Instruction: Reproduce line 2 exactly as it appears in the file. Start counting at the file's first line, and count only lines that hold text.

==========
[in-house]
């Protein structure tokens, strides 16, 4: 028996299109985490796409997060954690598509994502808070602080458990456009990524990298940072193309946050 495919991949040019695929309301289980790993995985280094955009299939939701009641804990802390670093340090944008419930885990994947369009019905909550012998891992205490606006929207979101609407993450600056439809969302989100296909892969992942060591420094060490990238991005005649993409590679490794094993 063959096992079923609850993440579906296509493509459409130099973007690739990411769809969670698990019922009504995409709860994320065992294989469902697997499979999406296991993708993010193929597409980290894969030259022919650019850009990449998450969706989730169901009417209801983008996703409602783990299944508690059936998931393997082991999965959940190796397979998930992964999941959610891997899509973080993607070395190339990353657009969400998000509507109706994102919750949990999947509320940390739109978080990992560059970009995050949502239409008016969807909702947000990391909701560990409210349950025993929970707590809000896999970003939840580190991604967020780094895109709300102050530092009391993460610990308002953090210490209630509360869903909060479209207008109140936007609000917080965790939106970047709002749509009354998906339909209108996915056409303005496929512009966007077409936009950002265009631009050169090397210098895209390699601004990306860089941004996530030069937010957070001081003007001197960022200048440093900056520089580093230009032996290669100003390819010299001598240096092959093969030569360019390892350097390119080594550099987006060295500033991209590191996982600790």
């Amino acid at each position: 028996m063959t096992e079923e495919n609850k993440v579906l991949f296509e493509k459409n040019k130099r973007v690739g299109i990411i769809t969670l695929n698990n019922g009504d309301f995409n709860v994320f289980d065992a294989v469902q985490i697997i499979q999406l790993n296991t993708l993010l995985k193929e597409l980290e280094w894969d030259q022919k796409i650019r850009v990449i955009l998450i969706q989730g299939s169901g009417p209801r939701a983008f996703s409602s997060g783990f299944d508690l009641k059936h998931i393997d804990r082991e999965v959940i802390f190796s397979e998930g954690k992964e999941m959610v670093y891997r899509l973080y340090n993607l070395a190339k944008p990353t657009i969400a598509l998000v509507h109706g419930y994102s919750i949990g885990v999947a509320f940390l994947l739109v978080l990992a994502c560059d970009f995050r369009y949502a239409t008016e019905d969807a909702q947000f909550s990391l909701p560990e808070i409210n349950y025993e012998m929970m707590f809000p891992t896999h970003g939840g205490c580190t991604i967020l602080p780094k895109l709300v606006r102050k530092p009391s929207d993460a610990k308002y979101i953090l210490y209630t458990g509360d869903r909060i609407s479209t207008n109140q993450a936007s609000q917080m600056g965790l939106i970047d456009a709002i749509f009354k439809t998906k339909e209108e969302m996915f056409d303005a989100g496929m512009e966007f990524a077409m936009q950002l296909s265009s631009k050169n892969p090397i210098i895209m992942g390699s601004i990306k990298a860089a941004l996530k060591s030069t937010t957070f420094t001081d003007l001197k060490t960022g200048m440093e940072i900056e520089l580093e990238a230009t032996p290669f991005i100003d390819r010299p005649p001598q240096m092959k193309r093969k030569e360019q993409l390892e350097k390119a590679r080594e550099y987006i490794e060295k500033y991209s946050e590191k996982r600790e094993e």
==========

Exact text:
């Protein structure tokens, strides 16, 4: 028996299109985490796409997060954690598509994502808070602080458990456009990524990298940072193309946050 495919991949040019695929309301289980790993995985280094955009299939939701009641804990802390670093340090944008419930885990994947369009019905909550012998891992205490606006929207979101609407993450600056439809969302989100296909892969992942060591420094060490990238991005005649993409590679490794094993 063959096992079923609850993440579906296509493509459409130099973007690739990411769809969670698990019922009504995409709860994320065992294989469902697997499979999406296991993708993010193929597409980290894969030259022919650019850009990449998450969706989730169901009417209801983008996703409602783990299944508690059936998931393997082991999965959940190796397979998930992964999941959610891997899509973080993607070395190339990353657009969400998000509507109706994102919750949990999947509320940390739109978080990992560059970009995050949502239409008016969807909702947000990391909701560990409210349950025993929970707590809000896999970003939840580190991604967020780094895109709300102050530092009391993460610990308002953090210490209630509360869903909060479209207008109140936007609000917080965790939106970047709002749509009354998906339909209108996915056409303005496929512009966007077409936009950002265009631009050169090397210098895209390699601004990306860089941004996530030069937010957070001081003007001197960022200048440093900056520089580093230009032996290669100003390819010299001598240096092959093969030569360019390892350097390119080594550099987006060295500033991209590191996982600790």